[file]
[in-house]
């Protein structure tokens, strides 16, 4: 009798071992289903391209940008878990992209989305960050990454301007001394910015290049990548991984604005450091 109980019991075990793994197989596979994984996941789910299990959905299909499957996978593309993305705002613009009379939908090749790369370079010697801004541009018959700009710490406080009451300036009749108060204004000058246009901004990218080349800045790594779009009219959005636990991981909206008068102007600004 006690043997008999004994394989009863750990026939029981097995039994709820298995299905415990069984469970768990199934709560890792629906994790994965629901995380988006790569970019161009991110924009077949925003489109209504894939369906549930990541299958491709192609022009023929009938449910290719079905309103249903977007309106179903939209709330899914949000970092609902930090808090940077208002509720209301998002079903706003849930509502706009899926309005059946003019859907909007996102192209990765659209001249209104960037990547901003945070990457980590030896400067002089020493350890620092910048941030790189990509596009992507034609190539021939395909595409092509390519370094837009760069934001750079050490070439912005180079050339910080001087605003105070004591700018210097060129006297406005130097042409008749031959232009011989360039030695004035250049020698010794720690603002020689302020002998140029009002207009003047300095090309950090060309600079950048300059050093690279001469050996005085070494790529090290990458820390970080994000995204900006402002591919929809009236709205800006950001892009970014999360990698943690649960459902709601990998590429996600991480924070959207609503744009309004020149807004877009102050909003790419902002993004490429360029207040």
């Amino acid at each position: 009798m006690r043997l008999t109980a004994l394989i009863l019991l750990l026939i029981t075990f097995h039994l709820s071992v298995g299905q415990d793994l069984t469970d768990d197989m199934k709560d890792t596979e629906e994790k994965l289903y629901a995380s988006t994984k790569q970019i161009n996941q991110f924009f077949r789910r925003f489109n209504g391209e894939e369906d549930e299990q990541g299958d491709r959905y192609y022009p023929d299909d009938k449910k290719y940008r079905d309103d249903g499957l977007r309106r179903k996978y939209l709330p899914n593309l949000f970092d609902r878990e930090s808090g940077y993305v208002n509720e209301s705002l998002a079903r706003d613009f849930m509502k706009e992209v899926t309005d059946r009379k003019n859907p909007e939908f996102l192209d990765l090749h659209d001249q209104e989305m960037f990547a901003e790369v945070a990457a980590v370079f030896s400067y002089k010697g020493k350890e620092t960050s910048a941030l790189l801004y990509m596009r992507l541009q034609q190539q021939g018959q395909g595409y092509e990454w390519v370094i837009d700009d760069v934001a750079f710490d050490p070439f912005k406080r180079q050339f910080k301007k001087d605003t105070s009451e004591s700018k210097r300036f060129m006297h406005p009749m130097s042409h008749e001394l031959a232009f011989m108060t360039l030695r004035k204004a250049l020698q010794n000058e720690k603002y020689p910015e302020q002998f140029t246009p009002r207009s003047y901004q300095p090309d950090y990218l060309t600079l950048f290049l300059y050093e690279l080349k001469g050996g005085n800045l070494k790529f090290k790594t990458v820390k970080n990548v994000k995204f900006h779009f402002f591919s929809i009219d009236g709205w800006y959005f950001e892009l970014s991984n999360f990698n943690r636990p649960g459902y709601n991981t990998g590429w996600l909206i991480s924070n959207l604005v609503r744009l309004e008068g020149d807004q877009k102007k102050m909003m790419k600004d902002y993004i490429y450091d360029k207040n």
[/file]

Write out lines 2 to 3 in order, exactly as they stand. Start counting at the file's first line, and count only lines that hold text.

């Protein structure tokens, strides 16, 4: 009798071992289903391209940008878990992209989305960050990454301007001394910015290049990548991984604005450091 109980019991075990793994197989596979994984996941789910299990959905299909499957996978593309993305705002613009009379939908090749790369370079010697801004541009018959700009710490406080009451300036009749108060204004000058246009901004990218080349800045790594779009009219959005636990991981909206008068102007600004 006690043997008999004994394989009863750990026939029981097995039994709820298995299905415990069984469970768990199934709560890792629906994790994965629901995380988006790569970019161009991110924009077949925003489109209504894939369906549930990541299958491709192609022009023929009938449910290719079905309103249903977007309106179903939209709330899914949000970092609902930090808090940077208002509720209301998002079903706003849930509502706009899926309005059946003019859907909007996102192209990765659209001249209104960037990547901003945070990457980590030896400067002089020493350890620092910048941030790189990509596009992507034609190539021939395909595409092509390519370094837009760069934001750079050490070439912005180079050339910080001087605003105070004591700018210097060129006297406005130097042409008749031959232009011989360039030695004035250049020698010794720690603002020689302020002998140029009002207009003047300095090309950090060309600079950048300059050093690279001469050996005085070494790529090290990458820390970080994000995204900006402002591919929809009236709205800006950001892009970014999360990698943690649960459902709601990998590429996600991480924070959207609503744009309004020149807004877009102050909003790419902002993004490429360029207040």
């Amino acid at each position: 009798m006690r043997l008999t109980a004994l394989i009863l019991l750990l026939i029981t075990f097995h039994l709820s071992v298995g299905q415990d793994l069984t469970d768990d197989m199934k709560d890792t596979e629906e994790k994965l289903y629901a995380s988006t994984k790569q970019i161009n996941q991110f924009f077949r789910r925003f489109n209504g391209e894939e369906d549930e299990q990541g299958d491709r959905y192609y022009p023929d299909d009938k449910k290719y940008r079905d309103d249903g499957l977007r309106r179903k996978y939209l709330p899914n593309l949000f970092d609902r878990e930090s808090g940077y993305v208002n509720e209301s705002l998002a079903r706003d613009f849930m509502k706009e992209v899926t309005d059946r009379k003019n859907p909007e939908f996102l192209d990765l090749h659209d001249q209104e989305m960037f990547a901003e790369v945070a990457a980590v370079f030896s400067y002089k010697g020493k350890e620092t960050s910048a941030l790189l801004y990509m596009r992507l541009q034609q190539q021939g018959q395909g595409y092509e990454w390519v370094i837009d700009d760069v934001a750079f710490d050490p070439f912005k406080r180079q050339f910080k301007k001087d605003t105070s009451e004591s700018k210097r300036f060129m006297h406005p009749m130097s042409h008749e001394l031959a232009f011989m108060t360039l030695r004035k204004a250049l020698q010794n000058e720690k603002y020689p910015e302020q002998f140029t246009p009002r207009s003047y901004q300095p090309d950090y990218l060309t600079l950048f290049l300059y050093e690279l080349k001469g050996g005085n800045l070494k790529f090290k790594t990458v820390k970080n990548v994000k995204f900006h779009f402002f591919s929809i009219d009236g709205w800006y959005f950001e892009l970014s991984n999360f990698n943690r636990p649960g459902y709601n991981t990998g590429w996600l909206i991480s924070n959207l604005v609503r744009l309004e008068g020149d807004q877009k102007k102050m909003m790419k600004d902002y993004i490429y450091d360029k207040n």